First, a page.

Saturday, January 21, 2017

Ernest Hemingway's THE SUN ALSO RISES

When Hemingway's first novel, The Sun Also Rises, was published in 1926 quite a few people were shocked.

Hemingway's mother thought it was the most pornographic book she'd ever read.  Grace Hemingway wrote Ernest a letter and told him how embarrassed she was and surely he knew some words other than "damn" and "bitch."

Hemingway's fellow ex-patriot friends were also shocked.  The characters of A Sun Also Rises were thinly veiled caricatures of Hemingway and his friends.  The main character, Jake Barnes, was Hemingway, his love interest Lady Brett Ashley was Duff Twysden, Robert Cohn was Harold Loeb. They were shocked.  Duff Twysden was especially shocked to see herself portrayed by Hemingway as a nymphomaniac who sleeps with every man in sight and even seduces a nineteen year old matador.

Hemingway had originally considered naming the novel The Lost Generation.  The writer Gertrude Stein had commented to Hemingway that all of the young people who fought in World War I were "A Lost Generation."

Ernest Hemingway and friends.

To quote Sean Hemingway's introduction to the recent Hemingway Library Edition of A Sun Also Rises:  "Characters from The Sun Also Rises who were in the war - Jake Barnes, Brett Ashley, and Mike Campbell - are broken physically and mentally.  Brett loses her first true love to the war, and no number of liasons fills the void.  Mike Campbell is an alcoholic and Jake is physically wounded, though the specific nature of his wound is never described in the book.  In an interview with George Plimpton, Hemingway said that Jake Barnes was not emasculated; his testicles were intact and not damaged, so he was capable of all normal feelings of a man but incapable of consummating them.  It was a very particular type of wound of which Hemingway had learned while he was at the Italian front."

And there is the central plot of The Sun Also Rises.  Jake Barnes is a red blooded American male.  He likes to fish and go to boxing matches and bullfights.  He was a fighter pilot on the Italian front in the war.  But Jake Barnes received a horrible wound in the war.  Although we are never told the exact nature of his wound, Jake Barnes can no longer perform sexually.

Jake is extremely attracted to Lady Brett Ashley.  Brett, in return, is extremely attracted to Jake. Because of his war wound, Jake can never satisfy Brett sexually and neither of them is satisfied to live together without it.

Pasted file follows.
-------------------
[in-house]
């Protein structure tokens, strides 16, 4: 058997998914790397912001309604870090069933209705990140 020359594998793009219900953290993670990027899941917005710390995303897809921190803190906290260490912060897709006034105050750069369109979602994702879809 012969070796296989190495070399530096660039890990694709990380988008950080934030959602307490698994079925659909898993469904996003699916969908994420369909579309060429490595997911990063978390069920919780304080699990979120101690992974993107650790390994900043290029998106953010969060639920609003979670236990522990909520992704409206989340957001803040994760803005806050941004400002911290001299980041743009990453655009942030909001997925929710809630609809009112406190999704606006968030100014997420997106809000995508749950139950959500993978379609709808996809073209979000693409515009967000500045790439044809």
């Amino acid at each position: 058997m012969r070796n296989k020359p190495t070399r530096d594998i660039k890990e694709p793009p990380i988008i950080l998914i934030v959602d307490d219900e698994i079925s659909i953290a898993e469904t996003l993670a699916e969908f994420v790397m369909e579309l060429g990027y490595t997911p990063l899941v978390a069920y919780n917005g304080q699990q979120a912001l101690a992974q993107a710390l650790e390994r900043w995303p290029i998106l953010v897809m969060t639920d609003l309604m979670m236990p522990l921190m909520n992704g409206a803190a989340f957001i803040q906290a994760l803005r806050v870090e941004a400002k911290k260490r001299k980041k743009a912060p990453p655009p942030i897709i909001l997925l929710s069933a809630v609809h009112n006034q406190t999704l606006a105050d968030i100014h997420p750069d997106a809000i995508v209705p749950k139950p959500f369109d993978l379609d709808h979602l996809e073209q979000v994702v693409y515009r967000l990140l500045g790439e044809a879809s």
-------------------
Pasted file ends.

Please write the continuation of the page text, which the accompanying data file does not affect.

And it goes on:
Robert Cohn, the author of a third rate novel, is everything that Jake Barnes isn't.  Although he was a boxing champion at Princeton he never liked boxing and only participated in the sport because he thought he had to.  Cohn is dominated by the women in his life.  As Jake is physically emasculated, Cohen is spiritually emasculated.   Brett, who is engaged to marry the alcoholic Mike Campbell,  goes off the beach in Spain with Cohn for a week.  After Brett sleeps with him, Cohn follows Brett around like a whipped puppy dog and won't leave her alone.

An alternative name that Hemingway considered for the novel is Fiesta.  In fact, this is the name that the novel is still published under in the United Kingdom.  Although the novel opens in Paris, the central action occurs during the Feast of Saint Fermin in Pamplona, Spain.  The running of the bulls through the streets and the subsequent bull fights are meticulously described.

All of the men in Brett Ashely's life are somehow emasculated.  The young matador, Pedro Romero, is the picture of masculinity.  Romero is fearless and virile.  The thirty four year old Brett wants the nineteen year old Romero.

Jake's old friend, the owner of the hotel the group is staying at in Pamplona, asks Jake to help him keep young Pedro Romero from being corrupted by fame before he can rise to his full potential as a matador. Jake promises to do so.  When Brett asks Jake to fix her up with Romero, Jake can refuse her nothing.  When Robert Cohn accuses Jake of being Brett's pimp, one of the reasons Jake gets so mad is because he recognizes that the charge is true.  Jake also loses his reputation with the hotel owner and knows he will never be welcome again.

Ernest Hemingway in Paris in 1924

The 1968 edition of the Cliffs Notes summarizes the ending nicely:  "She sent Romero back to his world because they were happy and she was aware that their happiness would not last; he wanted her to let her hair grow and become a real woman, so, she granted herself a beautiful memory while she could.  

Besides, Romero was nineteen, Brett thirty-four.  In a short, short time her age and her past would be ridiculous were she to take up with Romero.  The young hero would be in the first years of his prime.  And Brett? She would be an unhappy, aging beauty trailing after the young Spanish god.  Brett returns to her world; here she can be irresponsible again; she will marry Mike Campbell and she can once more wonder about Jake and herself.